Reviews have reported antimicrobial activity of plants and derivative essential oils, extracts, and other phytoconstituents.[13],[14],[15] Essential oils are an important supply of new antimicrobial agents as a result of their two imperative properties: further protection to people and environment in addition to low risk of the appearance of microbial resistance, given that they have components which possibly will indicate a range of mechanisms of antimicrobial effects.[16],[17] Cinnamomum zeylanicum Blume (Lauraceae) has long been used as a spice and flavoring agent in different cultures around the world for several centuries. True cinnamon or C. zeylanicum is the inner bark of a small evergreen tree, which is considered a medication for respiratory, digestive, and gynecological disorders.[18],[19] A range of pharmacological functions in antitumor, anti-inflammatory, antioxidant, antimicrobial, and antidiabetic terms has been attributed to this plant.[20],[21],[22] Previous investigations have found cinnamaldehyde, camphene, linalool, α-phelendrene, α-terpinene, and limonene as the main constituents of C. zeylanicum essential oil.[21] However, some factors such as location and seasonal variations could affect the chemical composition and antimicrobial activity of this essential oil.[23] This study analyzes the chemical composition of the essential oil obtained from C. zeylanicum bark, its scolicidal effects on protoscoleces of E. granulosus, and its toxicity in mice.

   Materials and Methods Top

Plant material

C. zeylanicum bark was collected from rural regions of Jiroft district (Kerman, Iran) in June 2014. The plant materials were identified by Dr. Mandegari, a botanist in Herbal Medicines Research Center, Kerman University of Medical Sciences, Kerman, Iran. Voucher specimen was deposited at Herbarium of Pharmacognosy Department of Faculty of Pharmacy, Kerman University of Medical Sciences, Kerman, Iran.

Extraction/isolation of essential oil

Air-dried bark (200 g) was subjected to hydrodistillation for 3 h by an all-glass Clevenger-type apparatus. The obtained essential oil was dried on anhydrous sodium sulfate and stored in darkness at 4°C in airtight glass vials closed under nitrogen gas until testing.[24]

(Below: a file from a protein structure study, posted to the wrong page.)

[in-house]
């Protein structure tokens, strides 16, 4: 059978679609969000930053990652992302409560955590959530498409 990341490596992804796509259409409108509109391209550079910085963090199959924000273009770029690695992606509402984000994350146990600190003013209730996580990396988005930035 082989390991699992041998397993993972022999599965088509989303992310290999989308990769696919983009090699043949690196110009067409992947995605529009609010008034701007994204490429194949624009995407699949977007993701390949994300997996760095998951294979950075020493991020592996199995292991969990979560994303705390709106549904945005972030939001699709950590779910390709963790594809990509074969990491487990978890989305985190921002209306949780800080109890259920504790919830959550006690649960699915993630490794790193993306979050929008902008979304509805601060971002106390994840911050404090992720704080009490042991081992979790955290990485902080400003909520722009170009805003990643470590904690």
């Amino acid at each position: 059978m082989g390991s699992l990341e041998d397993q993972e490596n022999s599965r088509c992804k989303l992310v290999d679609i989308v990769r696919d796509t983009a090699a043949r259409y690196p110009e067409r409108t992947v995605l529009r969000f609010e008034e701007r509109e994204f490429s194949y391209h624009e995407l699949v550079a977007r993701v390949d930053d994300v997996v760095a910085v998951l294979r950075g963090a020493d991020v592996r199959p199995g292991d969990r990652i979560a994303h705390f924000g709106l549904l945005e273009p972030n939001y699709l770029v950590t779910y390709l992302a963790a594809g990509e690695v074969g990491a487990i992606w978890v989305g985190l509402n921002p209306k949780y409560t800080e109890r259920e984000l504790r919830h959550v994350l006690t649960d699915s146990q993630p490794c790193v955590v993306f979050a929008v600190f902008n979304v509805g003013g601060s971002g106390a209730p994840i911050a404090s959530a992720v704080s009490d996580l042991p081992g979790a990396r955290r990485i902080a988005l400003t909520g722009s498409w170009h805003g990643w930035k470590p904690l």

Drug dilutions

The essential oil (0.1 mL) was dissolved in 0.97 mL of normal saline. In addition, to increase the dispersal of the essential oil, 0.03 mL of Tween 20 (Sigma-Aldrich, St. Louis, MO, USA) was added to the test tube. Obtained solution was adequately mixed using a magnetic stirrer. Then, serial dilution was made to access the essential oil at concentrations of 100, 50, 25, 12.5, and 6.25 μL/mL. The selection of the essential oil dilutions was according to pilot experiments, which also indicated that normal saline plus Tween 20 had no effect on the growth of protoscoleces.

Gas chromatography/mass spectrometry analysis

Gas chromatography analysis

Gas chromatography (GC) analysis was carried out by a Shimadzu QP5050 with a HP-5MS column (30 m × 0.25 mm, film thickness 0.25 mm). The column temperature was retained at 60°C for 3 min and programmed to 180°C at a rate of 5°C/min and maintained constant at 275°C for 5 min. Injector and interface temperatures were 230 and 280°C, respectively. The flow rate of helium as carrier gas was (0.9 mL/min C.F). The percentages were calculated by electronic integration of FID peak areas without the use of response factors correction. Linear retention indices for all components were determined by coinjection of the samples with a solution containing homologous series of C8-C20 n-alkanes.

Gas chromatography/mass spectrometry analysis

GC/mass spectrometry (MS) analysis was carried out by a Thermoquest-Finnigan gas chromatograph equipped with fused silica capillary DB-5 column (30 m × 0.25 mm, film thickness 0.25 mm) coupled with a TRACE mass (Manchester, UK). Helium was used as carrier gas with ionization voltage of 70 eV. Ion source and interface temperatures were 230 and 280°C, respectively. Mass range was from 40 to 300 U. Oven temperature program was the same given above for the GC.

Identification of the essential oil components

The constituents were identified using comparison of their relative retention time and mass spectra with those of standards Wiley 2001 library data of the GC/MS system or with those of showed in the literature data.[25]

Collection of protoscoleces